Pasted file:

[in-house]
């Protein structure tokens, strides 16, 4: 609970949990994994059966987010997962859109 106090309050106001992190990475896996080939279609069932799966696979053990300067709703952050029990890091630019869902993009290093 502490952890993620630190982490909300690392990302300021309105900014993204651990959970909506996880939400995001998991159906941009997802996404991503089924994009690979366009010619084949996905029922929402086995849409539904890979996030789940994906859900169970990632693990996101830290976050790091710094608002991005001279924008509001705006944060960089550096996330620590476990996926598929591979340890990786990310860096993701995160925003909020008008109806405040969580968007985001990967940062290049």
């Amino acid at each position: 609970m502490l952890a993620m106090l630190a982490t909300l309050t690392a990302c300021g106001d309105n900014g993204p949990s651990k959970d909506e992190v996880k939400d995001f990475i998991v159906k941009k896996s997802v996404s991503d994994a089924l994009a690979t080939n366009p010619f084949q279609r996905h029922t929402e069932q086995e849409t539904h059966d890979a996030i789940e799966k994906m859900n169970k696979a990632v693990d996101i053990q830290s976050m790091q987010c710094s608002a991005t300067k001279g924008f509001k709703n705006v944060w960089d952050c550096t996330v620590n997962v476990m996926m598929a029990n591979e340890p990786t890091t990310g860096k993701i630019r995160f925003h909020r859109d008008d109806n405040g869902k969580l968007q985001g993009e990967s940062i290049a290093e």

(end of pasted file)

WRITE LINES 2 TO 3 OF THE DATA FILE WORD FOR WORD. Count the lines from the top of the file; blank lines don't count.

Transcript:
């Protein structure tokens, strides 16, 4: 609970949990994994059966987010997962859109 106090309050106001992190990475896996080939279609069932799966696979053990300067709703952050029990890091630019869902993009290093 502490952890993620630190982490909300690392990302300021309105900014993204651990959970909506996880939400995001998991159906941009997802996404991503089924994009690979366009010619084949996905029922929402086995849409539904890979996030789940994906859900169970990632693990996101830290976050790091710094608002991005001279924008509001705006944060960089550096996330620590476990996926598929591979340890990786990310860096993701995160925003909020008008109806405040969580968007985001990967940062290049």
């Amino acid at each position: 609970m502490l952890a993620m106090l630190a982490t909300l309050t690392a990302c300021g106001d309105n900014g993204p949990s651990k959970d909506e992190v996880k939400d995001f990475i998991v159906k941009k896996s997802v996404s991503d994994a089924l994009a690979t080939n366009p010619f084949q279609r996905h029922t929402e069932q086995e849409t539904h059966d890979a996030i789940e799966k994906m859900n169970k696979a990632v693990d996101i053990q830290s976050m790091q987010c710094s608002a991005t300067k001279g924008f509001k709703n705006v944060w960089d952050c550096t996330v620590n997962v476990m996926m598929a029990n591979e340890p990786t890091t990310g860096k993701i630019r995160f925003h909020r859109d008008d109806n405040g869902k969580l968007q985001g993009e990967s940062i290049a290093e």